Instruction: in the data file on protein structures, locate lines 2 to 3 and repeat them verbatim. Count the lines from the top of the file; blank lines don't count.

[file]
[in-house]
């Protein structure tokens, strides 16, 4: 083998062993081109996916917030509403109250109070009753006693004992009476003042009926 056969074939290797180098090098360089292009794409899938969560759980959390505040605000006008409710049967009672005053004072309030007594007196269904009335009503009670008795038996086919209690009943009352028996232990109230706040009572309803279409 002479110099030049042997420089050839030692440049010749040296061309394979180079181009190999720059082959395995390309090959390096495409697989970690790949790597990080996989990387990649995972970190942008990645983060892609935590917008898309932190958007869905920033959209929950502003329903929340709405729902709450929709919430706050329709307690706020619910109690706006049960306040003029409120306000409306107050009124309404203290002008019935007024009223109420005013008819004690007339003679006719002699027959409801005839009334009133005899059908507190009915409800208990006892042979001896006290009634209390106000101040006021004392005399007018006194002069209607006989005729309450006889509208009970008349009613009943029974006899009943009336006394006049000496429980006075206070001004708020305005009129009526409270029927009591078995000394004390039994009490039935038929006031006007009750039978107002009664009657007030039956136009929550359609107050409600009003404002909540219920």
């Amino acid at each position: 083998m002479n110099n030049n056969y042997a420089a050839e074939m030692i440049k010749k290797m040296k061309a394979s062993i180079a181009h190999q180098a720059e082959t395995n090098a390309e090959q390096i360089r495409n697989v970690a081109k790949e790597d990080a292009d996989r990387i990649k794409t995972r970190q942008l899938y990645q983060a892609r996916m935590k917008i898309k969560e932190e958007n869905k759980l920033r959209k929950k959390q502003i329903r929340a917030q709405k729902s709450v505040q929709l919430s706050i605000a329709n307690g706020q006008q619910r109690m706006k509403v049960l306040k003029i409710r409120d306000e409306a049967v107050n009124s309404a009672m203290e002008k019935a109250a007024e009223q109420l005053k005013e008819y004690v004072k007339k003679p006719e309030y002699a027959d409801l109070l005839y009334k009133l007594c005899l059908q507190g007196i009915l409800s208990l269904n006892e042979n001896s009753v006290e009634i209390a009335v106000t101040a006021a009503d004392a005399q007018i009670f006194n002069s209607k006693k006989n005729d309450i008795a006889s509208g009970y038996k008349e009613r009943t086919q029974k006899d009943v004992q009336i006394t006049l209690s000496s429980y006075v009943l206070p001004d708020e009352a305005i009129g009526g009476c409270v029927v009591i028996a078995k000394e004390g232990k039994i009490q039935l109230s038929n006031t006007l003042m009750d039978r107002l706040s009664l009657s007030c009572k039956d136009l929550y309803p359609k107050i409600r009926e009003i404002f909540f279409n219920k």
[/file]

């Protein structure tokens, strides 16, 4: 083998062993081109996916917030509403109250109070009753006693004992009476003042009926 056969074939290797180098090098360089292009794409899938969560759980959390505040605000006008409710049967009672005053004072309030007594007196269904009335009503009670008795038996086919209690009943009352028996232990109230706040009572309803279409 002479110099030049042997420089050839030692440049010749040296061309394979180079181009190999720059082959395995390309090959390096495409697989970690790949790597990080996989990387990649995972970190942008990645983060892609935590917008898309932190958007869905920033959209929950502003329903929340709405729902709450929709919430706050329709307690706020619910109690706006049960306040003029409120306000409306107050009124309404203290002008019935007024009223109420005013008819004690007339003679006719002699027959409801005839009334009133005899059908507190009915409800208990006892042979001896006290009634209390106000101040006021004392005399007018006194002069209607006989005729309450006889509208009970008349009613009943029974006899009943009336006394006049000496429980006075206070001004708020305005009129009526409270029927009591078995000394004390039994009490039935038929006031006007009750039978107002009664009657007030039956136009929550359609107050409600009003404002909540219920």
């Amino acid at each position: 083998m002479n110099n030049n056969y042997a420089a050839e074939m030692i440049k010749k290797m040296k061309a394979s062993i180079a181009h190999q180098a720059e082959t395995n090098a390309e090959q390096i360089r495409n697989v970690a081109k790949e790597d990080a292009d996989r990387i990649k794409t995972r970190q942008l899938y990645q983060a892609r996916m935590k917008i898309k969560e932190e958007n869905k759980l920033r959209k929950k959390q502003i329903r929340a917030q709405k729902s709450v505040q929709l919430s706050i605000a329709n307690g706020q006008q619910r109690m706006k509403v049960l306040k003029i409710r409120d306000e409306a049967v107050n009124s309404a009672m203290e002008k019935a109250a007024e009223q109420l005053k005013e008819y004690v004072k007339k003679p006719e309030y002699a027959d409801l109070l005839y009334k009133l007594c005899l059908q507190g007196i009915l409800s208990l269904n006892e042979n001896s009753v006290e009634i209390a009335v106000t101040a006021a009503d004392a005399q007018i009670f006194n002069s209607k006693k006989n005729d309450i008795a006889s509208g009970y038996k008349e009613r009943t086919q029974k006899d009943v004992q009336i006394t006049l209690s000496s429980y006075v009943l206070p001004d708020e009352a305005i009129g009526g009476c409270v029927v009591i028996a078995k000394e004390g232990k039994i009490q039935l109230s038929n006031t006007l003042m009750d039978r107002l706040s009664l009657s007030c009572k039956d136009l929550y309803p359609k107050i409600r009926e009003i404002f909540f279409n219920k």